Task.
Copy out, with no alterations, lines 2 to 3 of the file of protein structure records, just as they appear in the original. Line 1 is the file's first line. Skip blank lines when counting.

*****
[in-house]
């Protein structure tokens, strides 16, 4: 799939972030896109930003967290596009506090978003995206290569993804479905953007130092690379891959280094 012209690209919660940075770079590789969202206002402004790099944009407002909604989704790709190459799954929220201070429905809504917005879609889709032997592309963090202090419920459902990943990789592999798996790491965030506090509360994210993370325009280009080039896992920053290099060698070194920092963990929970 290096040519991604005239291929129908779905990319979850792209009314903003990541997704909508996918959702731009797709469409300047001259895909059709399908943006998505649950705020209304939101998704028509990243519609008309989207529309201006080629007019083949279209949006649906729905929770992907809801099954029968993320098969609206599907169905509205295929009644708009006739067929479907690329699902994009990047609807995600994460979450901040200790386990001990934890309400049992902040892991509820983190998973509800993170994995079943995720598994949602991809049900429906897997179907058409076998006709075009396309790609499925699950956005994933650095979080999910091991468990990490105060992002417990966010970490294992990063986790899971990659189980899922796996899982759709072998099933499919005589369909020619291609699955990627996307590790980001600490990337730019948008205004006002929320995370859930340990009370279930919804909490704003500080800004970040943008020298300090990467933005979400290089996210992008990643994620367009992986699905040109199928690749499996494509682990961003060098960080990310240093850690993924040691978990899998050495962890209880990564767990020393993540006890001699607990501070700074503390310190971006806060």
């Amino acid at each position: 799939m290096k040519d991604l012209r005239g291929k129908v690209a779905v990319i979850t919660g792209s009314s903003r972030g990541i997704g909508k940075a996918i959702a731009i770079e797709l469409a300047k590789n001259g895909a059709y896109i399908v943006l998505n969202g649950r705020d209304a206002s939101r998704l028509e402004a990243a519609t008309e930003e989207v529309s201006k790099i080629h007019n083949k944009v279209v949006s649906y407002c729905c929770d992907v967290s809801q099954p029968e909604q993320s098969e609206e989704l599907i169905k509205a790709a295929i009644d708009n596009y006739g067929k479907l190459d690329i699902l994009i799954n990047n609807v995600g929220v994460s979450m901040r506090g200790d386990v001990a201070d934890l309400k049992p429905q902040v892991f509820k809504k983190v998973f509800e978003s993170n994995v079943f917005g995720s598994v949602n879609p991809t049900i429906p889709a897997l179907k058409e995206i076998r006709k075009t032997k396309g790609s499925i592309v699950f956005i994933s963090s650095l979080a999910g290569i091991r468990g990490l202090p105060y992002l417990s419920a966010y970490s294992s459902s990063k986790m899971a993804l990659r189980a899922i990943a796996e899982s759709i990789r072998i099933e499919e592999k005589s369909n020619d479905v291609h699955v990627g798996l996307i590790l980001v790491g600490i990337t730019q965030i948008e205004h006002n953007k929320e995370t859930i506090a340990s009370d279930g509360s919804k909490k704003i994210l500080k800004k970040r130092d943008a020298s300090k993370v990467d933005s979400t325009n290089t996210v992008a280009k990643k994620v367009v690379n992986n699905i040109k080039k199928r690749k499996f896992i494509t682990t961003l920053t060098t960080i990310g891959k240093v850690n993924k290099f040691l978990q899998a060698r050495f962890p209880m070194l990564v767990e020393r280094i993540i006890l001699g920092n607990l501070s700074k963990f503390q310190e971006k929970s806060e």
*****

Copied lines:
């Protein structure tokens, strides 16, 4: 799939972030896109930003967290596009506090978003995206290569993804479905953007130092690379891959280094 012209690209919660940075770079590789969202206002402004790099944009407002909604989704790709190459799954929220201070429905809504917005879609889709032997592309963090202090419920459902990943990789592999798996790491965030506090509360994210993370325009280009080039896992920053290099060698070194920092963990929970 290096040519991604005239291929129908779905990319979850792209009314903003990541997704909508996918959702731009797709469409300047001259895909059709399908943006998505649950705020209304939101998704028509990243519609008309989207529309201006080629007019083949279209949006649906729905929770992907809801099954029968993320098969609206599907169905509205295929009644708009006739067929479907690329699902994009990047609807995600994460979450901040200790386990001990934890309400049992902040892991509820983190998973509800993170994995079943995720598994949602991809049900429906897997179907058409076998006709075009396309790609499925699950956005994933650095979080999910091991468990990490105060992002417990966010970490294992990063986790899971990659189980899922796996899982759709072998099933499919005589369909020619291609699955990627996307590790980001600490990337730019948008205004006002929320995370859930340990009370279930919804909490704003500080800004970040943008020298300090990467933005979400290089996210992008990643994620367009992986699905040109199928690749499996494509682990961003060098960080990310240093850690993924040691978990899998050495962890209880990564767990020393993540006890001699607990501070700074503390310190971006806060």
């Amino acid at each position: 799939m290096k040519d991604l012209r005239g291929k129908v690209a779905v990319i979850t919660g792209s009314s903003r972030g990541i997704g909508k940075a996918i959702a731009i770079e797709l469409a300047k590789n001259g895909a059709y896109i399908v943006l998505n969202g649950r705020d209304a206002s939101r998704l028509e402004a990243a519609t008309e930003e989207v529309s201006k790099i080629h007019n083949k944009v279209v949006s649906y407002c729905c929770d992907v967290s809801q099954p029968e909604q993320s098969e609206e989704l599907i169905k509205a790709a295929i009644d708009n596009y006739g067929k479907l190459d690329i699902l994009i799954n990047n609807v995600g929220v994460s979450m901040r506090g200790d386990v001990a201070d934890l309400k049992p429905q902040v892991f509820k809504k983190v998973f509800e978003s993170n994995v079943f917005g995720s598994v949602n879609p991809t049900i429906p889709a897997l179907k058409e995206i076998r006709k075009t032997k396309g790609s499925i592309v699950f956005i994933s963090s650095l979080a999910g290569i091991r468990g990490l202090p105060y992002l417990s419920a966010y970490s294992s459902s990063k986790m899971a993804l990659r189980a899922i990943a796996e899982s759709i990789r072998i099933e499919e592999k005589s369909n020619d479905v291609h699955v990627g798996l996307i590790l980001v790491g600490i990337t730019q965030i948008e205004h006002n953007k929320e995370t859930i506090a340990s009370d279930g509360s919804k909490k704003i994210l500080k800004k970040r130092d943008a020298s300090k993370v990467d933005s979400t325009n290089t996210v992008a280009k990643k994620v367009v690379n992986n699905i040109k080039k199928r690749k499996f896992i494509t682990t961003l920053t060098t960080i990310g891959k240093v850690n993924k290099f040691l978990q899998a060698r050495f962890p209880m070194l990564v767990e020393r280094i993540i006890l001699g920092n607990l501070s700074k963990f503390q310190e971006k929970s806060e």